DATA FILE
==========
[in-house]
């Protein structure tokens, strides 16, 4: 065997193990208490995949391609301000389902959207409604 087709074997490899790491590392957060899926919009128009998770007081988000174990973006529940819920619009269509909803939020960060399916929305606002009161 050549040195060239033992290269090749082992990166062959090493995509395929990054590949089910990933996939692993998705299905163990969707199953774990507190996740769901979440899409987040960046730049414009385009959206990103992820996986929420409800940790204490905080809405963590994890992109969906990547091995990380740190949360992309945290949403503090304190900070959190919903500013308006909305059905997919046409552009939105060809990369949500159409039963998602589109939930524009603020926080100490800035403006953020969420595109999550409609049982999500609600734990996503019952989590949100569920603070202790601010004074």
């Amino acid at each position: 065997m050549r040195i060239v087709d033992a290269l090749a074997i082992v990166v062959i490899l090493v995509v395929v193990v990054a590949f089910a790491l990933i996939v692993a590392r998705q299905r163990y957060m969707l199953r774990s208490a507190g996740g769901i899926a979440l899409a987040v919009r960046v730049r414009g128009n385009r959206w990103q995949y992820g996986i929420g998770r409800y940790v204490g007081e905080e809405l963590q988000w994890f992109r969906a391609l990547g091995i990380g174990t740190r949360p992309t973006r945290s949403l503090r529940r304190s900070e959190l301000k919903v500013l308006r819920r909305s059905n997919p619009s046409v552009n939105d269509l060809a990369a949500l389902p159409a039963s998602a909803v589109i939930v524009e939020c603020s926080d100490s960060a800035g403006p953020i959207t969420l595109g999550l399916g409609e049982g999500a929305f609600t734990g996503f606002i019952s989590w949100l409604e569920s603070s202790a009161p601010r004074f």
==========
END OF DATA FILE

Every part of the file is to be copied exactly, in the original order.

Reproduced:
[in-house]
């Protein structure tokens, strides 16, 4: 065997193990208490995949391609301000389902959207409604 087709074997490899790491590392957060899926919009128009998770007081988000174990973006529940819920619009269509909803939020960060399916929305606002009161 050549040195060239033992290269090749082992990166062959090493995509395929990054590949089910990933996939692993998705299905163990969707199953774990507190996740769901979440899409987040960046730049414009385009959206990103992820996986929420409800940790204490905080809405963590994890992109969906990547091995990380740190949360992309945290949403503090304190900070959190919903500013308006909305059905997919046409552009939105060809990369949500159409039963998602589109939930524009603020926080100490800035403006953020969420595109999550409609049982999500609600734990996503019952989590949100569920603070202790601010004074």
């Amino acid at each position: 065997m050549r040195i060239v087709d033992a290269l090749a074997i082992v990166v062959i490899l090493v995509v395929v193990v990054a590949f089910a790491l990933i996939v692993a590392r998705q299905r163990y957060m969707l199953r774990s208490a507190g996740g769901i899926a979440l899409a987040v919009r960046v730049r414009g128009n385009r959206w990103q995949y992820g996986i929420g998770r409800y940790v204490g007081e905080e809405l963590q988000w994890f992109r969906a391609l990547g091995i990380g174990t740190r949360p992309t973006r945290s949403l503090r529940r304190s900070e959190l301000k919903v500013l308006r819920r909305s059905n997919p619009s046409v552009n939105d269509l060809a990369a949500l389902p159409a039963s998602a909803v589109i939930v524009e939020c603020s926080d100490s960060a800035g403006p953020i959207t969420l595109g999550l399916g409609e049982g999500a929305f609600t734990g996503f606002i019952s989590w949100l409604e569920s603070s202790a009161p601010r004074f």